An evaporator is a device used to separate some sort of solvent from a mixture of materials. Solutions need to be broken down into more purified compounds, so evaporators will remove the undesired component through a variety of means. Most often, the device is used to obtain water from some sort of mixture, such as saline water. However, the application can also be utilized in the separation of liquids from solids for the purpose of isolating the solid.
Basically, evaporators are used as part of the overall processing of substances in the field of materials science. Most readily, they seen as one of the steps of chemical or food production. Evaporators can be used to concentrate and purify solutions with the goal of limiting the volume of finished products and removing impurities for safer storage and consumption. In this way, the costs associated with the transport and processing of larger volume materials can be mitigated by simply evaporating the liquids from a product.
The process of evaporation is different than drying, due to the fact that the finished product can still maintain a certain volume of concentration. Many different types of evaporators are used to create this effect. An air evaporator uses heat to stimulate the molecules within a product, causing liquid to leave the material and enter the surrounding air, leaving only a concentrate. A vacuum evaporator uses the concept of forced liquid removal, creating a pressurized containment unit that physically separates solvents. Using a similar concept, a refrigerator evaporator causes liquid to be removed using the natural dehydration techniques of cold, known as crystallization.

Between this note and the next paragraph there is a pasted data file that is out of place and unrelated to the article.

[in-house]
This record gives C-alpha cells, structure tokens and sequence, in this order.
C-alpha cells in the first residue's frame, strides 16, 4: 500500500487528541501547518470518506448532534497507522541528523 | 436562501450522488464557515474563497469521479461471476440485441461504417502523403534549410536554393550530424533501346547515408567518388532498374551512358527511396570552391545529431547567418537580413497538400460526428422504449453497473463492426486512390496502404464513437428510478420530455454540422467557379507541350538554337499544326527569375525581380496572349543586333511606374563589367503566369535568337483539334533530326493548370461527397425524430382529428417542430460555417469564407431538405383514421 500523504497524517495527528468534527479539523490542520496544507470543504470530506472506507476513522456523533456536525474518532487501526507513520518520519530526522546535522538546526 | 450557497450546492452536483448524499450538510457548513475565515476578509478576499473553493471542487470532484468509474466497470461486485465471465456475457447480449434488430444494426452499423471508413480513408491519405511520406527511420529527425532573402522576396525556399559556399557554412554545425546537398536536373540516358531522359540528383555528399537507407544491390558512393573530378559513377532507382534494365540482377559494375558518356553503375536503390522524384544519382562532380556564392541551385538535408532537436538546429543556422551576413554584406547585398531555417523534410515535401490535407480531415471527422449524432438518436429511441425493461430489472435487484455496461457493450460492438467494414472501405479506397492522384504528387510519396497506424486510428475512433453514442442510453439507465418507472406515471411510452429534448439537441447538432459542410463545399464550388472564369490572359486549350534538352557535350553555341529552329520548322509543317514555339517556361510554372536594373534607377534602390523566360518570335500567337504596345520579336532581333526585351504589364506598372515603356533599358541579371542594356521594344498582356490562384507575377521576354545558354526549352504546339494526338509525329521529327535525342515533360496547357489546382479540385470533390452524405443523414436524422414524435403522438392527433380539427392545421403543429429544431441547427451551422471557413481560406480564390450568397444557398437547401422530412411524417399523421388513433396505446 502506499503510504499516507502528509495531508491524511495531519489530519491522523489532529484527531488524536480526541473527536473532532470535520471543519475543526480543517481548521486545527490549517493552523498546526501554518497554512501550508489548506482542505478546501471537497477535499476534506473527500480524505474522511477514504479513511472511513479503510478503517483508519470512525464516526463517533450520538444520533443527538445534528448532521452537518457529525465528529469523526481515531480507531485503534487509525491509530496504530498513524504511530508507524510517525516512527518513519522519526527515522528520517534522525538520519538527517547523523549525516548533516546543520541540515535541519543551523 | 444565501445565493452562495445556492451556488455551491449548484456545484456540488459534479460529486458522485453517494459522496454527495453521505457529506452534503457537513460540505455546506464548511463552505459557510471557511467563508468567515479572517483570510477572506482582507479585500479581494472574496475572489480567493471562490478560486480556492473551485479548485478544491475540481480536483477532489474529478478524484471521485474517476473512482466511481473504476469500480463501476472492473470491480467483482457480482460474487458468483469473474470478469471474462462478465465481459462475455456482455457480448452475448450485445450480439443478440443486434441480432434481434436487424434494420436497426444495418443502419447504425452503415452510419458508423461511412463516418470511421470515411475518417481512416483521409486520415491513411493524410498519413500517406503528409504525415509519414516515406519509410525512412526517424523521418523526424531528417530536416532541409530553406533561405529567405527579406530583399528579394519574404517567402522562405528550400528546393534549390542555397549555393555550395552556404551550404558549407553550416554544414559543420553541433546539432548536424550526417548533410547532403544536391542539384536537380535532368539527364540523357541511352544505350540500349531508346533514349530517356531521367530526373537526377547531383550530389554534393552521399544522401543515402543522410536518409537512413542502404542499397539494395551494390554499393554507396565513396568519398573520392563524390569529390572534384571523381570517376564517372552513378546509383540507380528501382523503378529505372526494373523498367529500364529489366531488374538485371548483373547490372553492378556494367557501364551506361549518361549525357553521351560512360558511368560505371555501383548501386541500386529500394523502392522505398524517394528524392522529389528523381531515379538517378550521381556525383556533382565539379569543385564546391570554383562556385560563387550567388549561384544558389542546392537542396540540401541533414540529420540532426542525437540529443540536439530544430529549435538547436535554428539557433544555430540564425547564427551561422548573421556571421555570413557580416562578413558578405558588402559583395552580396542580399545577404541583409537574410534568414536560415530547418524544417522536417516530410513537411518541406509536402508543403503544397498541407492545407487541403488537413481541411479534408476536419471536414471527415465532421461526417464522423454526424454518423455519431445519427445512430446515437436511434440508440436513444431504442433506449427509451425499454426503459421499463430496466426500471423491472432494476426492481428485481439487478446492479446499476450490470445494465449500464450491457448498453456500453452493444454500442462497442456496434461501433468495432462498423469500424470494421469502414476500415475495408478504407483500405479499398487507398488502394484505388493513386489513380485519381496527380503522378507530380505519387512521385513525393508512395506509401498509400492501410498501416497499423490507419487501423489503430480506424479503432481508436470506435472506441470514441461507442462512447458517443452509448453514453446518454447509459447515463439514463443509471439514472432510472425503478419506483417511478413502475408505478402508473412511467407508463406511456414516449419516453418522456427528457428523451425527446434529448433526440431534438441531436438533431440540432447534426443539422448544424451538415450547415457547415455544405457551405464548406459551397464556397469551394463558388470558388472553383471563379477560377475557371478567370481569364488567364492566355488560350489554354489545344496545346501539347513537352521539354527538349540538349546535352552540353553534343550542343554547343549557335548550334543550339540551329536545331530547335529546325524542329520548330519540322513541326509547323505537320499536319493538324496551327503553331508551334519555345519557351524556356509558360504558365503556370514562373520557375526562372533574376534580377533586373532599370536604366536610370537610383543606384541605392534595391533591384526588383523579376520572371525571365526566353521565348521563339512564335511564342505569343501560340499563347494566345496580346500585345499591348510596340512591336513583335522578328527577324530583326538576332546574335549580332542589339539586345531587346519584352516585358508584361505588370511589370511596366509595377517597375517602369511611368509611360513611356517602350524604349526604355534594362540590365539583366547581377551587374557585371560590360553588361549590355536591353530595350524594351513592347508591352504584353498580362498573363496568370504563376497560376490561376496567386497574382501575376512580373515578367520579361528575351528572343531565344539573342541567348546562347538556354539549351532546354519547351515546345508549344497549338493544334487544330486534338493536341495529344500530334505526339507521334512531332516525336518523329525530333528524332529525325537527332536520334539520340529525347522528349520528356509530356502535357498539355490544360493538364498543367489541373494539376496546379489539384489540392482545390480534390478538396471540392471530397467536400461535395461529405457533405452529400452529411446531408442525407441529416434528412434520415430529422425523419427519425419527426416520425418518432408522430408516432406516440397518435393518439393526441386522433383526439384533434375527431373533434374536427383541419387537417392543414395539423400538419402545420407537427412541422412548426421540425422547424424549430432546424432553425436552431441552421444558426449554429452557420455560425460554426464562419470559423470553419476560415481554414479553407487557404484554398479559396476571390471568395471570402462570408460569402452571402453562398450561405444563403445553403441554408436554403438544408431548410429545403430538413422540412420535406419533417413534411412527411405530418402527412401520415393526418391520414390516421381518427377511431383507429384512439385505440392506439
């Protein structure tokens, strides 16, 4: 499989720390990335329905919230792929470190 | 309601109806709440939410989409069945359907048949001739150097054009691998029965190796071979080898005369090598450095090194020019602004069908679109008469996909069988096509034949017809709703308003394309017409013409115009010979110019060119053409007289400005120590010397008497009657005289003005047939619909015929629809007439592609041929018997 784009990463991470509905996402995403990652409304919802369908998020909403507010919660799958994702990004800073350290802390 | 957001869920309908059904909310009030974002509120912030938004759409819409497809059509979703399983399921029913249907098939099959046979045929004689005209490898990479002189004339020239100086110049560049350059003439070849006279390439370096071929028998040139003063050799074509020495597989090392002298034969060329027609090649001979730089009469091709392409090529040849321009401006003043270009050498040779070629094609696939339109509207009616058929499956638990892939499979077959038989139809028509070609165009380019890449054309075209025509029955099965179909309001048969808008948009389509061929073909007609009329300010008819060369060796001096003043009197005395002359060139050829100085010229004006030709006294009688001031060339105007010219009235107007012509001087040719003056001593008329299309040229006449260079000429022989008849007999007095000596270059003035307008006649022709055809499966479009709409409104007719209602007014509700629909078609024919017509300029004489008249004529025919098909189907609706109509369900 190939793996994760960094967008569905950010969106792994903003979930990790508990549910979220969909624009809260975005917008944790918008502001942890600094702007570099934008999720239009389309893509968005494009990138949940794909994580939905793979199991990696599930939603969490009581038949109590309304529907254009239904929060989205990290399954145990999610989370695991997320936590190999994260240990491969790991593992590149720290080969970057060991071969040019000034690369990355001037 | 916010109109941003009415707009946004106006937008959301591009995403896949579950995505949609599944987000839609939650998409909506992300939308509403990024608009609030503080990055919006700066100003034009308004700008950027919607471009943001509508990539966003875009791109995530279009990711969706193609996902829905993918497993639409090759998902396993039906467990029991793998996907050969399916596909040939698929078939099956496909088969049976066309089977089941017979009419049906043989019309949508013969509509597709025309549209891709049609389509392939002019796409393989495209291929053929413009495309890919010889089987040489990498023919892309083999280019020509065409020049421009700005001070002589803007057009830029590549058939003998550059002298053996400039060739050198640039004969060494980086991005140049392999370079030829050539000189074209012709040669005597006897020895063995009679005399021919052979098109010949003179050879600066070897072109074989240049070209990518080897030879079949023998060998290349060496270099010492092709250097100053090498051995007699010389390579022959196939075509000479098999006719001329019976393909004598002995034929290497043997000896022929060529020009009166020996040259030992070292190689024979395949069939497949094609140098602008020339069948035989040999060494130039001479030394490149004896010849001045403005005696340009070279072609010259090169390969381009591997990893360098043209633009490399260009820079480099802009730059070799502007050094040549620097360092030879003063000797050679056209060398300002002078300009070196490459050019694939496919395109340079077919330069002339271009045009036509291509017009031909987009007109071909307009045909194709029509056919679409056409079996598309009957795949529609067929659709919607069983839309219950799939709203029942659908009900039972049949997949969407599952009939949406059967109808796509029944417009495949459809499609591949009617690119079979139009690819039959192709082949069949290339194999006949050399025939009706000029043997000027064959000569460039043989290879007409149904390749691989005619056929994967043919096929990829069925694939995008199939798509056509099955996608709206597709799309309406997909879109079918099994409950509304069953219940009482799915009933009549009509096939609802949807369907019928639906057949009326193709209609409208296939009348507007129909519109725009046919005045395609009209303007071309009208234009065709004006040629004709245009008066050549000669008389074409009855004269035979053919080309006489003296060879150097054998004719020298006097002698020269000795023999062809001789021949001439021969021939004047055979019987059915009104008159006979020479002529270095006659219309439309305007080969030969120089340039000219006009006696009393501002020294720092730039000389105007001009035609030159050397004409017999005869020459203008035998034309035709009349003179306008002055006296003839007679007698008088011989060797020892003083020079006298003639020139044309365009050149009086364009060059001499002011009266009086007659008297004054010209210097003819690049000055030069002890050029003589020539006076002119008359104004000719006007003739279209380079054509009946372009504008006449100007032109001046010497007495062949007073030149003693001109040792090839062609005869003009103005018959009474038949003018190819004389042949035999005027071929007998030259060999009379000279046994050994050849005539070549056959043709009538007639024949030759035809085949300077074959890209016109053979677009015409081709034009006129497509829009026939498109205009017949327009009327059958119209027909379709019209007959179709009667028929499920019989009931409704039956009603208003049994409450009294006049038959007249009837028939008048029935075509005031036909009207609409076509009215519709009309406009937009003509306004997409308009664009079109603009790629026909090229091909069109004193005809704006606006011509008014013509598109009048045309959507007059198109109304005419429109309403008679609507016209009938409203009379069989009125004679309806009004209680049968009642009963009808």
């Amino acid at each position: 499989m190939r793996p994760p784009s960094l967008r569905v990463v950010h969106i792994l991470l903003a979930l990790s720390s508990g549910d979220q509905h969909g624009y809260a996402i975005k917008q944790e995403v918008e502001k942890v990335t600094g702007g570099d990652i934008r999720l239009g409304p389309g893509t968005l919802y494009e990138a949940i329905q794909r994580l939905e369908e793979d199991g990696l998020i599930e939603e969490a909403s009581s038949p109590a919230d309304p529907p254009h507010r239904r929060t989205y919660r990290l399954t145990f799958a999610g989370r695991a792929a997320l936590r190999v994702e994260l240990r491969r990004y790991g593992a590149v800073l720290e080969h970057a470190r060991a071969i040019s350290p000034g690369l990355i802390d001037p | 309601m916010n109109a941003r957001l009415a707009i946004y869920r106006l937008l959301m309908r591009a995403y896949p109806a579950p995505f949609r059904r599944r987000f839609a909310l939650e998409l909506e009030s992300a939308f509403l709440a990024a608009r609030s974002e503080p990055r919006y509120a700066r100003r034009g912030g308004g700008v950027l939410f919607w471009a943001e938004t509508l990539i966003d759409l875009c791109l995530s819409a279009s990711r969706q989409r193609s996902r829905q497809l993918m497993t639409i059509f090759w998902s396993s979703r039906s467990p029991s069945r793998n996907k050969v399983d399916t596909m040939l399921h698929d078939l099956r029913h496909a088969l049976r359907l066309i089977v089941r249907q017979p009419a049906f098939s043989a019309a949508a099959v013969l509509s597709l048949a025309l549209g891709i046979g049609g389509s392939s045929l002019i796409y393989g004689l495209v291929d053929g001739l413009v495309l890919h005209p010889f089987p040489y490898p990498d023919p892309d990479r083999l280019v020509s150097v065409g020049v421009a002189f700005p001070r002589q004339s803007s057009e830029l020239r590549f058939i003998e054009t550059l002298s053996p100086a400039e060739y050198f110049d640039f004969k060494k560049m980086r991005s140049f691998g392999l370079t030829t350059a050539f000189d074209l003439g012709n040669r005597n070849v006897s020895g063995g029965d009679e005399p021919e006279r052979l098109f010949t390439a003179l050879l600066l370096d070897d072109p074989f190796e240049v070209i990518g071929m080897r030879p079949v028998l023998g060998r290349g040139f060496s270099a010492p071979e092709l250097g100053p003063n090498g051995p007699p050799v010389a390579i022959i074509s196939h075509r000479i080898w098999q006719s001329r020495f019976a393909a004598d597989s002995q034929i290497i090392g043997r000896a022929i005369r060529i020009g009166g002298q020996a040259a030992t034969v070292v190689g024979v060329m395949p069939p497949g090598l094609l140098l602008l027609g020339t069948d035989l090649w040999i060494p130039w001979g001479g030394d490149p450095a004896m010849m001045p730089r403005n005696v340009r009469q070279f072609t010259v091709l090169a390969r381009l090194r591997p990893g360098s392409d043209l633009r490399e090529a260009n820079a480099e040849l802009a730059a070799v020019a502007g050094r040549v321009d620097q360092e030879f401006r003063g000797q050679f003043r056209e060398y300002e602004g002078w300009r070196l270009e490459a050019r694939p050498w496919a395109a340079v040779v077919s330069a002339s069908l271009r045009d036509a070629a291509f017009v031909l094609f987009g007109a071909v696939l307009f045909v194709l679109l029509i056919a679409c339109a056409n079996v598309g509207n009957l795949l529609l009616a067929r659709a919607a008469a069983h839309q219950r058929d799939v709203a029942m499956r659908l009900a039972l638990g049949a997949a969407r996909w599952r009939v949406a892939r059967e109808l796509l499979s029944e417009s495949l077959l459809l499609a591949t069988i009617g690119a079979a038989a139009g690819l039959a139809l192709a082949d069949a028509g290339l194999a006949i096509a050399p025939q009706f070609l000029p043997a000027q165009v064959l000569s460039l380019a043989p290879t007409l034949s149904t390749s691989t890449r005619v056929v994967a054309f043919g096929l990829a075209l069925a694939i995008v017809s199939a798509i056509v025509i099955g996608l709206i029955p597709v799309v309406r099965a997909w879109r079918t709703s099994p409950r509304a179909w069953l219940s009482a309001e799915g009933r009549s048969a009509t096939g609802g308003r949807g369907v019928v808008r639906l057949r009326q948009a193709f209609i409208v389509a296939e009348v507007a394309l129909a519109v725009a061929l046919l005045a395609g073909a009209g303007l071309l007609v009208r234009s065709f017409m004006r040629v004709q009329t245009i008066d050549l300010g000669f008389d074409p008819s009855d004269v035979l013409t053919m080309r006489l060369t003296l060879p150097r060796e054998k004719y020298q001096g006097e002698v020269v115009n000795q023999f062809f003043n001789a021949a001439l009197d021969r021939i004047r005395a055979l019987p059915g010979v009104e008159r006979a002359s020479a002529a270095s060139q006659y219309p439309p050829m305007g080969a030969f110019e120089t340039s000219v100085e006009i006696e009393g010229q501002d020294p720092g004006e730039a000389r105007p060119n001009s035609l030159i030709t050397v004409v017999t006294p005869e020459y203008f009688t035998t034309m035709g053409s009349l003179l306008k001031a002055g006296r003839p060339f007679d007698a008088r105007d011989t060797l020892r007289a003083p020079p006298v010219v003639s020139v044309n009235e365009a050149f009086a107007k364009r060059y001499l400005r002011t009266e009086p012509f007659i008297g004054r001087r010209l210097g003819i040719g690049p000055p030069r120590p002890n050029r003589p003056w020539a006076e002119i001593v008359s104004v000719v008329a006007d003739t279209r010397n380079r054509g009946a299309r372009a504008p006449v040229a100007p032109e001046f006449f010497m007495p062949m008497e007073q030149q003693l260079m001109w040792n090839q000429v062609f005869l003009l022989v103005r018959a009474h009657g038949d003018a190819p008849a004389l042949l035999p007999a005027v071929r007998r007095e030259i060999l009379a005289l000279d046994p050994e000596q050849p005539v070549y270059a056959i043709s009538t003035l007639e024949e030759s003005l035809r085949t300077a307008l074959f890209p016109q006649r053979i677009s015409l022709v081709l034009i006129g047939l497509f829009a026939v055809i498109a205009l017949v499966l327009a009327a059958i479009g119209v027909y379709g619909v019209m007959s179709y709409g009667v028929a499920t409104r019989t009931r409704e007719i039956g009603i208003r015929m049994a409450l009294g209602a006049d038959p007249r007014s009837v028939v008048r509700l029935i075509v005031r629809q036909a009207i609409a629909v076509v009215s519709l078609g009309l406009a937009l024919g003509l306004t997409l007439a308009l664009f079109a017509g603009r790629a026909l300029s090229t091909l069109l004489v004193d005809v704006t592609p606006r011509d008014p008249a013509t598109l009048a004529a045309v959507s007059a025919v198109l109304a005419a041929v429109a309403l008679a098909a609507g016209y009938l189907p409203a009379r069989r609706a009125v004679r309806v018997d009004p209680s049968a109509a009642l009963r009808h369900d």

There are a number of problems with using an evaporator, most readily seen within the food industry. Depending on the content of the material being evaporated, the overall efficiency of an evaporator can vary. Viscosity also has a alternating effect on the machinery itself, requiring different levels of pressure and power to pump materials through the process. Hard deposits can cause fouling, excess foam can develop due to heating, and acidic compounds often suffer from corrosion.
Many different companies produce evaporators designed for a large array of uses. Besides the food industry, evaporators are used in air conditioning, heating and chemical production. Automobiles used evaporators to purify petroleum and ships have systems of evaporators to keep potable water aboard for crew members. Each of these different devices come in a wide range of sizes and shapes.